Of particular importance here is the relation between the size of the generating metasurface (aperture) and the distance over which the generated pulses propagate without diffraction. Our numerical study shows that an aperture of 400λ is sufficient for nondiffracting propagation (within 1% of the pulse FWHM) over a distance of 105λ (see Supplementary Note 4). Moreover, in contrast to the well-known Bessel beams, NDSTPs are finite energy solutions to Maxwell’s equations. Thus, we argue that the NDSTPs are less sensitive to the metasurface size and thus their practical implementations remain closer to their ideal form.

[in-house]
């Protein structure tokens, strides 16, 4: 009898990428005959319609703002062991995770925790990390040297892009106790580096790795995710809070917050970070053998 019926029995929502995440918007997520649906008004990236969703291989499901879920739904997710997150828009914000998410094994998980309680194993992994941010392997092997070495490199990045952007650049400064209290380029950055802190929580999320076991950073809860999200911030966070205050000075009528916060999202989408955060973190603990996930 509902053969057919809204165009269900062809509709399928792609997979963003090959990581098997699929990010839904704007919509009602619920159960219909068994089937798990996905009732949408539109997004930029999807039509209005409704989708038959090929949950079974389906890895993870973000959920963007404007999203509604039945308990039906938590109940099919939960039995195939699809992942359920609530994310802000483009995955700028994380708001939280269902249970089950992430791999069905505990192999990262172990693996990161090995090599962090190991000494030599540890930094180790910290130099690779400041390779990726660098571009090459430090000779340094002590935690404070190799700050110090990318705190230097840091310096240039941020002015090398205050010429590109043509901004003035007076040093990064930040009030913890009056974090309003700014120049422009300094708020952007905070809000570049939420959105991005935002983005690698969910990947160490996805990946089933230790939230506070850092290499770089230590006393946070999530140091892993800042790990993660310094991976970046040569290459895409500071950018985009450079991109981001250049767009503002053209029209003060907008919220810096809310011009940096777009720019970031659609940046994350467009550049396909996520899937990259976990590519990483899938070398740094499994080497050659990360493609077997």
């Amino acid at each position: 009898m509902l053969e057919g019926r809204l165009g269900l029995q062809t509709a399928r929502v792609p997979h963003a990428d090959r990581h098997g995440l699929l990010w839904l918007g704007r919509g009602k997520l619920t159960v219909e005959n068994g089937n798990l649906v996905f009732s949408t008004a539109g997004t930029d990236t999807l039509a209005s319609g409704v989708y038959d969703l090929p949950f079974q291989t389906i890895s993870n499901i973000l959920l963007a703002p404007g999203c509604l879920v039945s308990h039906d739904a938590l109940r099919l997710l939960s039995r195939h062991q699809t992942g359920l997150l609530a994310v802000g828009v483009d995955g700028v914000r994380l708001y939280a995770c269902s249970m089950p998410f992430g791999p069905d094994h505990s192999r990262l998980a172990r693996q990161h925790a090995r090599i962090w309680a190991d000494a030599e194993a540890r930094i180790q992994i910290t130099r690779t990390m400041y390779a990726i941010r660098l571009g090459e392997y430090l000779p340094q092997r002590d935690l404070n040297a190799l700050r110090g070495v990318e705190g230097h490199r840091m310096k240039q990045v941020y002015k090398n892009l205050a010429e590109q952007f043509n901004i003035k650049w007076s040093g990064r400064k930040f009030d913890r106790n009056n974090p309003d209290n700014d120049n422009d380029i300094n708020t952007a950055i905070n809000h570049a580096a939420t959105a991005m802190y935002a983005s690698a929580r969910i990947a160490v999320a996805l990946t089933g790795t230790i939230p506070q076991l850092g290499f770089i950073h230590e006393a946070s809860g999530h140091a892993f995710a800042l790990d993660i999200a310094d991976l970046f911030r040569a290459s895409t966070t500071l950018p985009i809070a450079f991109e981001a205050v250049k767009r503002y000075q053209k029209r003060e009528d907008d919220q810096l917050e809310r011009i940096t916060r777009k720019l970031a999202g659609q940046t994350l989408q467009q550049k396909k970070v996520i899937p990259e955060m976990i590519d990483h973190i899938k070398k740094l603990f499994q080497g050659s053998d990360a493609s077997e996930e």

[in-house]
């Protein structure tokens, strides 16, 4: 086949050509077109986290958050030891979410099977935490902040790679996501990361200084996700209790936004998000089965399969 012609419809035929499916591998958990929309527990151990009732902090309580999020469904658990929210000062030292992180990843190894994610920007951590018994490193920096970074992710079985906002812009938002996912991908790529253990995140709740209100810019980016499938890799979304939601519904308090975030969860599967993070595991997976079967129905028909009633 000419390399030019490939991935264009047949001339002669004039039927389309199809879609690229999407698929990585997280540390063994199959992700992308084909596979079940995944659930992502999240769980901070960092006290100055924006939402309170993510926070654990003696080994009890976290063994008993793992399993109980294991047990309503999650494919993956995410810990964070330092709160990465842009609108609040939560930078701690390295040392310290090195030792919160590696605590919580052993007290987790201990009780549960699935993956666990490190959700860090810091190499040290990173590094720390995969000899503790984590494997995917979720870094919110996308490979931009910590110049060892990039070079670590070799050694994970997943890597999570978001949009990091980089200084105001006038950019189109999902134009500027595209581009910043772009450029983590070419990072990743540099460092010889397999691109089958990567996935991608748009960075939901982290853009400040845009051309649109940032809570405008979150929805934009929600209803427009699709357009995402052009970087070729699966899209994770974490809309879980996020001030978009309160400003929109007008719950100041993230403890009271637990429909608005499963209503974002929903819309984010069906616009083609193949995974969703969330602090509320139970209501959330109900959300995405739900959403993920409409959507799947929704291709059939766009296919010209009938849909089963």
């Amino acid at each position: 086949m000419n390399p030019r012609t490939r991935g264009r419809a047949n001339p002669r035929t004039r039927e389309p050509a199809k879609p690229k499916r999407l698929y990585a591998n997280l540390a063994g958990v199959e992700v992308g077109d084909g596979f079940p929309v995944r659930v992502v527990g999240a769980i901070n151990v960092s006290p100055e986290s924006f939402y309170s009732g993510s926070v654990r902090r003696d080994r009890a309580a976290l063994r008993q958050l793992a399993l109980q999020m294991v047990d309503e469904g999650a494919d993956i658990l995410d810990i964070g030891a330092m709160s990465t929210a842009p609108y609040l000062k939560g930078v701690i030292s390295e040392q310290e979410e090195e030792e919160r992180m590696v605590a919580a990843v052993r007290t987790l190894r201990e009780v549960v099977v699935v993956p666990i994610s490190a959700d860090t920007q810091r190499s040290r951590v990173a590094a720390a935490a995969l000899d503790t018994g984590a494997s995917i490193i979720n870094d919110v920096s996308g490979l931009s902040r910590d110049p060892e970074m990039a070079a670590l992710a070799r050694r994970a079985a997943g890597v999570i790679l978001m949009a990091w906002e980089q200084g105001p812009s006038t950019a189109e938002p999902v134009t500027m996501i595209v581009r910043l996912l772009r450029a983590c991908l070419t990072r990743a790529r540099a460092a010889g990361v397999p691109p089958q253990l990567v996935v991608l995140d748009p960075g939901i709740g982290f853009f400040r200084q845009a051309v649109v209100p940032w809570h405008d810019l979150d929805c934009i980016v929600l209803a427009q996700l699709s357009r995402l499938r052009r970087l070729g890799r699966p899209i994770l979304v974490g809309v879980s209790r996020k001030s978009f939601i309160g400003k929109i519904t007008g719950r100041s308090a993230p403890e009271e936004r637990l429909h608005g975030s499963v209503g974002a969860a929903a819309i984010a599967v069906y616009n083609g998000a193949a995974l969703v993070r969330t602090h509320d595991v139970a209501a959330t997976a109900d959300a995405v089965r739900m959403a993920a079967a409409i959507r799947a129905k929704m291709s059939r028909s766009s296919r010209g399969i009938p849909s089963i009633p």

In conclusion, we demonstrate NDSTPs with robust topological field structures including fractal-like singularities, skyrmions, vortex rings, and energy backflow. In contrast to prior studies, the topological features of NDSTPs can stably propagate over an arbitrarily long distance. Our results provide a playground for the study of the propagation dynamics of electromagnetic skyrmions, as well as their interactions with matter, in particular in complex media with nonlinearity, anisotropy, or chirality. Due to its propagation-robust topology, the NDSTP acts as a spectacular display of staggered electromagnetic vortex dipole arrays with stable propagation, evocative of the classic KVS. The optical KVSs in NDSTPs unveil intriguing analogies between fluid transport and the flow of energy in structured light. The robust topological structure of NDSTPs that remains invariant upon propagation could be used for long-distance information transfer encoded in the topological features of the pulses with implications for telecommunications, remote sensing, and LIDAR. The toroidal field configuration of NDSTPs could be of interest in the spectroscopy of toroidal excitations in matter33,64,65. Finally, the deeply subwavelength singularities of NDSTPs can be employed for applications in metrology, where such topological features have been shown to lead to orders of magnitude improvement in precision and resolution15.